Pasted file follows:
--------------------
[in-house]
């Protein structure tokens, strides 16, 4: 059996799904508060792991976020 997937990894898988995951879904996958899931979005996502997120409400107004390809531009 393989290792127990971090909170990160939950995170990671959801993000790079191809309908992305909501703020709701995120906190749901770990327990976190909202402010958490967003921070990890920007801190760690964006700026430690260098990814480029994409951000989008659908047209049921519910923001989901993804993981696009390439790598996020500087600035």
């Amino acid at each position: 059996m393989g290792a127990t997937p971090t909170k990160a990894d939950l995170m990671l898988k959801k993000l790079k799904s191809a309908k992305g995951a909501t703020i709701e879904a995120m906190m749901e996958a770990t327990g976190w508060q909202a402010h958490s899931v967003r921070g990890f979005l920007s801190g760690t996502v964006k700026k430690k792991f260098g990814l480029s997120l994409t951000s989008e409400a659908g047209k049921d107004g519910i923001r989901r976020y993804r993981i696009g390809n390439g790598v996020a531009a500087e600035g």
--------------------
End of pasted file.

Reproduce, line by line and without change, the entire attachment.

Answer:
[in-house]
């Protein structure tokens, strides 16, 4: 059996799904508060792991976020 997937990894898988995951879904996958899931979005996502997120409400107004390809531009 393989290792127990971090909170990160939950995170990671959801993000790079191809309908992305909501703020709701995120906190749901770990327990976190909202402010958490967003921070990890920007801190760690964006700026430690260098990814480029994409951000989008659908047209049921519910923001989901993804993981696009390439790598996020500087600035």
């Amino acid at each position: 059996m393989g290792a127990t997937p971090t909170k990160a990894d939950l995170m990671l898988k959801k993000l790079k799904s191809a309908k992305g995951a909501t703020i709701e879904a995120m906190m749901e996958a770990t327990g976190w508060q909202a402010h958490s899931v967003r921070g990890f979005l920007s801190g760690t996502v964006k700026k430690k792991f260098g990814l480029s997120l994409t951000s989008e409400a659908g047209k049921d107004g519910i923001r989901r976020y993804r993981i696009g390809n390439g790598v996020a531009a500087e600035g």